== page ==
And if a little part I should fulfil
    Of those fair deeds which you hoped to pursue--
  Oh, how content to walk the miles until
              I reach my home and you.

An Old Song

  Low blowing winds from out a midnight sky,
    The falling embers and a kettle's croon--
  These three, but oh what sweeter lullaby
    Ever awoke beneath the winter's moon.

  We know of none the sweeter, you and I,
    And oft we've heard together that old tune--
  Low blowing winds from out a midnight sky,
    The falling embers and a kettle's croon.

Old Roses

    Spirit of old-time roses, when the glow
      Of eventide steals softly through the trees
      Like rosy petals falling, and the breeze
    Grows hushed until it sings a love-song, low
    And sweet and tender, then I seem to know
      You too are somewhere near and watching these
      Last wondrous sights of day--God's mysteries
    We used to watch together long ago.

    And, like a benediction, happiness
      Fills all my soul, as if a wandering breath
        From that high heaven had wafted down to me--
    As if I felt again your dear caress
      And knew you to be waiting e'er in death,
        Crowned with the roses of eternity.

*** End of this Doctrine Publishing Corporation Digital Book "The Rose-Jar" ***

Doctrine Publishing Corporation provides digitized public domain materials.
Public domain books belong to the public and we are merely their custodians.
This effort is time consuming and expensive, so in order to keep providing
this resource, we have taken steps to prevent abuse by commercial parties,
including placing technical restrictions on automated querying.

We also ask that you:

+ Make non-commercial use of the files We designed Doctrine Publishing
Corporation's ISYS search for use by individuals, and we request that you
use these files for personal, non-commercial purposes.

+ Refrain from automated querying Do not send automated queries of any sort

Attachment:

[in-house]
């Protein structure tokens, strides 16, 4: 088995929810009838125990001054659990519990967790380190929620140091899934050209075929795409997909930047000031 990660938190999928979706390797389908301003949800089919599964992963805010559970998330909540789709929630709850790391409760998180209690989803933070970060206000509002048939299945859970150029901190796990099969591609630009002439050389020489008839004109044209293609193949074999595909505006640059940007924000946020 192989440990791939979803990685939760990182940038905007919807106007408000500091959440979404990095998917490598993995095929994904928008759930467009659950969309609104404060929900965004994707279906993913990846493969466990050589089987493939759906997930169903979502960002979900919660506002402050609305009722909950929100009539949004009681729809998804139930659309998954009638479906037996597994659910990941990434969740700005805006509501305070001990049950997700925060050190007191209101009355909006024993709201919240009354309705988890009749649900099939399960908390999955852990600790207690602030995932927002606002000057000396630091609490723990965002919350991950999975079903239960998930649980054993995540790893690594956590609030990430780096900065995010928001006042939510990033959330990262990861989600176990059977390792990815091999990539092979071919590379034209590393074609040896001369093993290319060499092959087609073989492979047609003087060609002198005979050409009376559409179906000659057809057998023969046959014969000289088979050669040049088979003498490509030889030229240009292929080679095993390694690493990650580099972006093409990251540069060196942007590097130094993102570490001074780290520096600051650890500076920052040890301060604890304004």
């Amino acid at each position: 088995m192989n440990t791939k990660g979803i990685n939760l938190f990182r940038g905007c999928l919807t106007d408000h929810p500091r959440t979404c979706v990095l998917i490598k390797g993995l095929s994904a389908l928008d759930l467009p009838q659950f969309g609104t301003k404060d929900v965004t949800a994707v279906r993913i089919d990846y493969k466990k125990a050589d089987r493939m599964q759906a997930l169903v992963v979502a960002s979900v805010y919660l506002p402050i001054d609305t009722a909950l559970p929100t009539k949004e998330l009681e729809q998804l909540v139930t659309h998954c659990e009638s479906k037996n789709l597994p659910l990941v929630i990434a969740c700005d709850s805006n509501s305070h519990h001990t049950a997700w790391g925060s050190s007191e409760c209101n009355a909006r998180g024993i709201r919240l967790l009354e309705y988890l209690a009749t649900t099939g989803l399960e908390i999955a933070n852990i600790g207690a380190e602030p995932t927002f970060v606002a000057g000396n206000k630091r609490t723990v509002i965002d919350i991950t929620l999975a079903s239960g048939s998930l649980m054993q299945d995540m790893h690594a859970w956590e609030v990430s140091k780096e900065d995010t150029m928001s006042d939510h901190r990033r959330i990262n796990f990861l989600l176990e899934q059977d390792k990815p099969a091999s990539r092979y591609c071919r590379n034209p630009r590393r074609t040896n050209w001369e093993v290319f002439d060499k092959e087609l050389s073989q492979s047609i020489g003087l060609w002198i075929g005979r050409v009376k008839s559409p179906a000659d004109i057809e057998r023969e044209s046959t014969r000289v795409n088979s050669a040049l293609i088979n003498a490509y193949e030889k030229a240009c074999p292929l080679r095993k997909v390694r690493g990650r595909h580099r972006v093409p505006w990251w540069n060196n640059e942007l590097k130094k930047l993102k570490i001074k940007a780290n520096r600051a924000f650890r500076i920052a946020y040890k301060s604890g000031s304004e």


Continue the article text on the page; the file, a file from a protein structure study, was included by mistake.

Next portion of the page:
to Doctrine Publishing's system: If you are conducting research on machine
translation, optical character recognition or other areas where access to a
large amount of text is helpful, please contact us. We encourage the use of
public domain materials for these purposes and may be able to help.

+ Keep it legal -  Whatever your use, remember that you are responsible for
ensuring that what you are doing is legal. Do not assume that just because
we believe a book is in the public domain for users in the United States,
that the work is also in the public domain for users in other countries.
Whether a book is still in copyright varies from country to country, and we
can't offer guidance on whether any specific use of any specific book is
allowed. Please do not assume that a book's appearance in Doctrine Publishing
ISYS search  means it can be used in any manner anywhere in the world.
Copyright infringement liability can be quite severe.

About ISYS® Search Software
Established in 1988, ISYS Search Software is a global supplier of enterprise
search solutions for business and government.  The company's award-winning
software suite offers a broad range of search, navigation and discovery
solutions for desktop search, intranet search, SharePoint search and embedded
search applications.  ISYS has been deployed by thousands of organizations
operating in a variety of industries, including government, legal, law
enforcement, financial services, healthcare and recruitment.